Joy Strong, an Air Force spouse, said it’s not just about the quality of life for families, but it also can improve readiness when a service member’s family feels safe in their home. When her family arrived at Whiteman Air Force Base in Missouri last year, Strong said they were given a home referred to as ADA-compliant, but the hallways were so narrow she couldn’t navigate them with her wheelchair. Requests to move to a more accessible home were denied.
Strong has Ehlers Danlos Syndrome, which causes joints throughout her body to dislocate frequently. One morning she woke up with a dislocation in her neck. Because of the narrow hallways and doorways, the paramedics couldn’t lie her flat on a stretcher and carry her out of the bedroom. They had to sit her up and risk paralysis, she said.
Strong has since moved into a more accessible home that fits the wheelchair that she occasionally requires, but only after fighting with Balfour Beatty and eventually taking her request for a safer house to the company’s corporate leadership. This was after the private company that manages the housing for the base first attempted to get Strong to purchase her own modifications for the home, such as mounting her TV to the wall to make more room for a medical bed.
“My husband isn't as scared, leaving me alone,” Strong said. “If he has to [travel], or has something to do with his job, he has a little bit less stress because if I'm in my wheelchair, I'll be able to get where I need to go.”
A spokesman for Balfour Beatty Communities said the company does not charge residents with disabilities for reasonable modifications.
“We take very seriously all our obligations to comply with the applicable laws and our contractual obligations in regard to the Fair Housing Act, Americans with Disabilities Act, and other similar state or local laws. We also actively support the Department of Defense’s Exceptional Family Member Program and the service members and their families who are enrolled in that program and who identify themselves as such to us,” according to the statement.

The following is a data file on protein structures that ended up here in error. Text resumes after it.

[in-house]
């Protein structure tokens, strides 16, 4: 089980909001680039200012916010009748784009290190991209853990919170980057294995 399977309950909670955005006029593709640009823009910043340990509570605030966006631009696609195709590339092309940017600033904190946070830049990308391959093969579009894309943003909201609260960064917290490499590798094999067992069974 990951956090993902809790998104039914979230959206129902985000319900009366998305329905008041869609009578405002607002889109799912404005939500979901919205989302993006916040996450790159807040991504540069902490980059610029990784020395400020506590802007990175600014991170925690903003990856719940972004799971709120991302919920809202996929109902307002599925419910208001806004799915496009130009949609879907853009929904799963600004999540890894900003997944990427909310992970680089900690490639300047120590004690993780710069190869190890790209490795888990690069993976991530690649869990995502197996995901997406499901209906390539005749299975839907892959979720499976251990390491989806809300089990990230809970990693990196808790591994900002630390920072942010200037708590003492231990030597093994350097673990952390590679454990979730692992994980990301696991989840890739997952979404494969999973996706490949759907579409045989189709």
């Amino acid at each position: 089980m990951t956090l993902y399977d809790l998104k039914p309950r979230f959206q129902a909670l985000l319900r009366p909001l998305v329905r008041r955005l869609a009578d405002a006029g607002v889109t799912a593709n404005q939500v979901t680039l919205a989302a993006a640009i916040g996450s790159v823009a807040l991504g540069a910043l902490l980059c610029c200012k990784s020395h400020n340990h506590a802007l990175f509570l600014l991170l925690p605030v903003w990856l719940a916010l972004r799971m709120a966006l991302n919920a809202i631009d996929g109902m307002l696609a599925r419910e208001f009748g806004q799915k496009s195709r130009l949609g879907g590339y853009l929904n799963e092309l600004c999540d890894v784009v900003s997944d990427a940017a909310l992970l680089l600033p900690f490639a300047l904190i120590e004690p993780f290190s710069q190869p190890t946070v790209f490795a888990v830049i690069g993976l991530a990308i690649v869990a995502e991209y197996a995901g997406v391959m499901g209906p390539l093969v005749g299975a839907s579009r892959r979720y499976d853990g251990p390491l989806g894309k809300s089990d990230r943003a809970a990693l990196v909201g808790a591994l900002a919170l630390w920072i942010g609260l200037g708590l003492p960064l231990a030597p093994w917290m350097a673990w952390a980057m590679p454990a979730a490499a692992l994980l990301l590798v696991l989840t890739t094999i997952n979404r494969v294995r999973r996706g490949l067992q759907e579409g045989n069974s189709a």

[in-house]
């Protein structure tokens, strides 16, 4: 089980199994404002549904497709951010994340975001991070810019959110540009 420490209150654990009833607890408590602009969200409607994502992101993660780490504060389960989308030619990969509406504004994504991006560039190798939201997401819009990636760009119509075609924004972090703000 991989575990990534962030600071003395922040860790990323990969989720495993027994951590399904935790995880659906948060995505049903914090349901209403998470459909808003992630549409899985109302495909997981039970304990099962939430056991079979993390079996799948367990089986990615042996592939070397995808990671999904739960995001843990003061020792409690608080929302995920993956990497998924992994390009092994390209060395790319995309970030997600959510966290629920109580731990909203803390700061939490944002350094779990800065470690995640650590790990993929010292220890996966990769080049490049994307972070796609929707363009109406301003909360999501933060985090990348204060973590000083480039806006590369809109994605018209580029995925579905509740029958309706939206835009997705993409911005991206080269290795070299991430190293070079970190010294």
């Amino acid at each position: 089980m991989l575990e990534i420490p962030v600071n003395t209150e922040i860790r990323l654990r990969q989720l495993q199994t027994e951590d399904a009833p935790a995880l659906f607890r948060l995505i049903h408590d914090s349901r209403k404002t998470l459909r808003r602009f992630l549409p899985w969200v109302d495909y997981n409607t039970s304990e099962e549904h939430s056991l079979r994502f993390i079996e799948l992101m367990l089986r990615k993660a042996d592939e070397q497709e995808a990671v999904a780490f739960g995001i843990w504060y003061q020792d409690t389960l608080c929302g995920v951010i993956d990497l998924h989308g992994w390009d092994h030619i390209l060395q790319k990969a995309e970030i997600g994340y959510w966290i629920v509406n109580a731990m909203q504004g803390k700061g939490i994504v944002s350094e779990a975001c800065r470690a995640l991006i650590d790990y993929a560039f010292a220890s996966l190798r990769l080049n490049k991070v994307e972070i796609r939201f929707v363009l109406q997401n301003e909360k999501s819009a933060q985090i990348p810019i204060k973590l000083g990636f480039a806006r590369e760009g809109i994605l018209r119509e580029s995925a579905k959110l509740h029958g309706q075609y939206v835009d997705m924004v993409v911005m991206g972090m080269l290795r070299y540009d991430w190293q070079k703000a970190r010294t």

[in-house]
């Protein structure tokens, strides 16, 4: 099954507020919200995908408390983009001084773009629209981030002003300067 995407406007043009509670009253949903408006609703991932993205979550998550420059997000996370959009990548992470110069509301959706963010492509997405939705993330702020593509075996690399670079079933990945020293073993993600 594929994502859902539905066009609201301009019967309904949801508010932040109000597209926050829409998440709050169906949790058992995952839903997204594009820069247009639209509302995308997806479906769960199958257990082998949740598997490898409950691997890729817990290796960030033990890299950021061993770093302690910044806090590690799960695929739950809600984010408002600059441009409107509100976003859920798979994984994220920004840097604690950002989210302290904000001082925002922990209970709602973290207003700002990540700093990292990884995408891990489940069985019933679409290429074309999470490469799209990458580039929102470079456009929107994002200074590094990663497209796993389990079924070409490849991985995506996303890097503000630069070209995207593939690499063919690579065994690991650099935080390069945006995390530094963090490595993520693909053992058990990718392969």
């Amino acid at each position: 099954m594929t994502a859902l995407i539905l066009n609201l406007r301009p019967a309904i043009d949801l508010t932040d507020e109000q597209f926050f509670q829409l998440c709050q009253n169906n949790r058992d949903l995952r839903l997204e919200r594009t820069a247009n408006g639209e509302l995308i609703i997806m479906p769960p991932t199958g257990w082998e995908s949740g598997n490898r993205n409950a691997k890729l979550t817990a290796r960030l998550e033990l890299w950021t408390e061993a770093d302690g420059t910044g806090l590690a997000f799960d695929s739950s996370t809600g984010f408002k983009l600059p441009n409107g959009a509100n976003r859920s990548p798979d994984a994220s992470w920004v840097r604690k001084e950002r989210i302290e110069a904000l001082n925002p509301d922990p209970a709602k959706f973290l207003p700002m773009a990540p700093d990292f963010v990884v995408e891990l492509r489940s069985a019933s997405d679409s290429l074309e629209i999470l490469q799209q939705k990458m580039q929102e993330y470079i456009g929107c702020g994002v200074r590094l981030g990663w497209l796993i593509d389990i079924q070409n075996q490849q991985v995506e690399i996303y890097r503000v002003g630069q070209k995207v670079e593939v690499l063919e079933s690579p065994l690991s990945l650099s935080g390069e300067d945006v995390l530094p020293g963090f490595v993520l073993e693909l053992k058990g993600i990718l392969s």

But Bice said cases of additional charges being pushed onto residences often go unnoticed and many families who encounter the fees don’t know they are unlawful.
“A family who is serving our country, who has family members putting their life on the line, they're having to deal with the challenges of having to make military housing work for their family and I think that for me, that's the last thing that these families should be worrying about. They're likely moving every couple of years, uprooting the family, new schools, new communities. It's a lot. And this is just one more thing that they're having to work through, and I want to make sure that they're not dealing with it,” she said.
Pacl said they are so grateful to have Bice’s support.
“I have seen firsthand the physical, mental and financial hardships that military families with disabilities have struggled with when attempting to get reasonable accommodations and/or modifications in their privatized military homes. Military families with disabilities are entitled to federally protected rights that should be clearly defined,” she said.
Bice’s bill has also received support from the Oklahoma Veterans Council and the Paralyzed Veterans of America. Rep. Sara Jacobs, a Democrat from California and fellow newcomer to the House, agreed to cosponsor the bill.
“[The proposed bill] is a straightforward, bipartisan bill that prevents those who are serving our country from being charged, potentially saving military families from significant costs,” she said.
The housing network’s survey also caught the attention last year of Sens. Elizabeth Warren, D-Mass., and Thom Tillis, R-N.C. The senators requested each housing company provide them information on their policies for residents with disabilities.
In a letter to the senators, Corvias wrote the results of the survey “are simply not consistent with our policies or common practices” and employees are trained give all resident’s requests for modification or accommodation appropriate consideration. It also states the company is not required to follow the same laws as federally assisted housing, and therefore able to charge residents for reasonable modifications.
The letter states requests to replace carpet with vinyl plank flooring, such as Fourtner’s request, are common. While the company believes this is not something for which it should cover the cost, it wrote “our community will generally pay to do so if the carpet is nearing the end of its usable life. If the carpet is new, then we may ask the resident to pay for the modification but will not ask that the home be returned to its original condition.”
Fourtner said she requested the maintenance history of her home and the information she received showed the carpet was about 12 years old.
She said she is happy to see legislation but worries about enforcement. Even with all the reforms housing has faced during the past two years, she said she still sees so many families face challenges that should be remedied.
“How are they going to make sure that these companies are actually doing what they're supposed to be doing?” Fourtner asked.